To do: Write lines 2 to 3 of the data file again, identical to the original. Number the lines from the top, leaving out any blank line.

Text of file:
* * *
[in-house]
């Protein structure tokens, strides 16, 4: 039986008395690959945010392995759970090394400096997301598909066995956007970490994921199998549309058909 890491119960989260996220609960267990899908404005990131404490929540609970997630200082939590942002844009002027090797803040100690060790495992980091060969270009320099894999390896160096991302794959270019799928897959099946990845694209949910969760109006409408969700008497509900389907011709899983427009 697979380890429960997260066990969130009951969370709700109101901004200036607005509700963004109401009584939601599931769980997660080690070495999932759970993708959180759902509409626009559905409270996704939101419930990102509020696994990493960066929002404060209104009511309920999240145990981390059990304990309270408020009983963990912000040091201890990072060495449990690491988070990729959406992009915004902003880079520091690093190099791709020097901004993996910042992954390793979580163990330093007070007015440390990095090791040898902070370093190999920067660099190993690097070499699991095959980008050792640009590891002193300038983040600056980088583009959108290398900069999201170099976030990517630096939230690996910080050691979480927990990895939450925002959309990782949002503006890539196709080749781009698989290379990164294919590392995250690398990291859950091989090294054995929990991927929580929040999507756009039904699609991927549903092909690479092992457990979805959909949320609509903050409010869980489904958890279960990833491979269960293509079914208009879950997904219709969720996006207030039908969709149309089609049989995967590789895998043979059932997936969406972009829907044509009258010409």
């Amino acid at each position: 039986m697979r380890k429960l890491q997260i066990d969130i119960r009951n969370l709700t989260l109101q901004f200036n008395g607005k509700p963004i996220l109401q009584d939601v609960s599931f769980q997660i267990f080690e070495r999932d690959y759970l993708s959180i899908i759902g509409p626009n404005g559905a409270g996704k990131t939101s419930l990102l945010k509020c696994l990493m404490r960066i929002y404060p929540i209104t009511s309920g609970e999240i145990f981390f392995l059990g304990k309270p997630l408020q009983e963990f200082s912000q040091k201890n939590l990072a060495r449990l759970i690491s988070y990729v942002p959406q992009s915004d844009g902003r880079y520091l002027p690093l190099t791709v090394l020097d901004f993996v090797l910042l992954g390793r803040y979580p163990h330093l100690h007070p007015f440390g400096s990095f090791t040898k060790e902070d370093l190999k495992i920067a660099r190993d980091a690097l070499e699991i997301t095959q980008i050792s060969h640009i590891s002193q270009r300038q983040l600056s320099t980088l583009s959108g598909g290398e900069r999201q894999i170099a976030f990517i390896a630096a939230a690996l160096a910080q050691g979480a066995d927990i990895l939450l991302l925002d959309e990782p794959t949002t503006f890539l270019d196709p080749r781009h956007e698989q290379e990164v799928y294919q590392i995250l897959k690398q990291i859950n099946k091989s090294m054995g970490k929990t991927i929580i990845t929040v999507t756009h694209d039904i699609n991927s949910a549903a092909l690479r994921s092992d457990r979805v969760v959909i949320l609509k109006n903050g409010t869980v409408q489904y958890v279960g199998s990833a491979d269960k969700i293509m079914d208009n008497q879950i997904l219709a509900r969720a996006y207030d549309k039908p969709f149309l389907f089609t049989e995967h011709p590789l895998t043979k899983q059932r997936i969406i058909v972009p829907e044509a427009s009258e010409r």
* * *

């Protein structure tokens, strides 16, 4: 039986008395690959945010392995759970090394400096997301598909066995956007970490994921199998549309058909 890491119960989260996220609960267990899908404005990131404490929540609970997630200082939590942002844009002027090797803040100690060790495992980091060969270009320099894999390896160096991302794959270019799928897959099946990845694209949910969760109006409408969700008497509900389907011709899983427009 697979380890429960997260066990969130009951969370709700109101901004200036607005509700963004109401009584939601599931769980997660080690070495999932759970993708959180759902509409626009559905409270996704939101419930990102509020696994990493960066929002404060209104009511309920999240145990981390059990304990309270408020009983963990912000040091201890990072060495449990690491988070990729959406992009915004902003880079520091690093190099791709020097901004993996910042992954390793979580163990330093007070007015440390990095090791040898902070370093190999920067660099190993690097070499699991095959980008050792640009590891002193300038983040600056980088583009959108290398900069999201170099976030990517630096939230690996910080050691979480927990990895939450925002959309990782949002503006890539196709080749781009698989290379990164294919590392995250690398990291859950091989090294054995929990991927929580929040999507756009039904699609991927549903092909690479092992457990979805959909949320609509903050409010869980489904958890279960990833491979269960293509079914208009879950997904219709969720996006207030039908969709149309089609049989995967590789895998043979059932997936969406972009829907044509009258010409």
């Amino acid at each position: 039986m697979r380890k429960l890491q997260i066990d969130i119960r009951n969370l709700t989260l109101q901004f200036n008395g607005k509700p963004i996220l109401q009584d939601v609960s599931f769980q997660i267990f080690e070495r999932d690959y759970l993708s959180i899908i759902g509409p626009n404005g559905a409270g996704k990131t939101s419930l990102l945010k509020c696994l990493m404490r960066i929002y404060p929540i209104t009511s309920g609970e999240i145990f981390f392995l059990g304990k309270p997630l408020q009983e963990f200082s912000q040091k201890n939590l990072a060495r449990l759970i690491s988070y990729v942002p959406q992009s915004d844009g902003r880079y520091l002027p690093l190099t791709v090394l020097d901004f993996v090797l910042l992954g390793r803040y979580p163990h330093l100690h007070p007015f440390g400096s990095f090791t040898k060790e902070d370093l190999k495992i920067a660099r190993d980091a690097l070499e699991i997301t095959q980008i050792s060969h640009i590891s002193q270009r300038q983040l600056s320099t980088l583009s959108g598909g290398e900069r999201q894999i170099a976030f990517i390896a630096a939230a690996l160096a910080q050691g979480a066995d927990i990895l939450l991302l925002d959309e990782p794959t949002t503006f890539l270019d196709p080749r781009h956007e698989q290379e990164v799928y294919q590392i995250l897959k690398q990291i859950n099946k091989s090294m054995g970490k929990t991927i929580i990845t929040v999507t756009h694209d039904i699609n991927s949910a549903a092909l690479r994921s092992d457990r979805v969760v959909i949320l609509k109006n903050g409010t869980v409408q489904y958890v279960g199998s990833a491979d269960k969700i293509m079914d208009n008497q879950i997904l219709a509900r969720a996006y207030d549309k039908p969709f149309l389907f089609t049989e995967h011709p590789l895998t043979k899983q059932r997936i969406i058909v972009p829907e044509a427009s009258e010409r």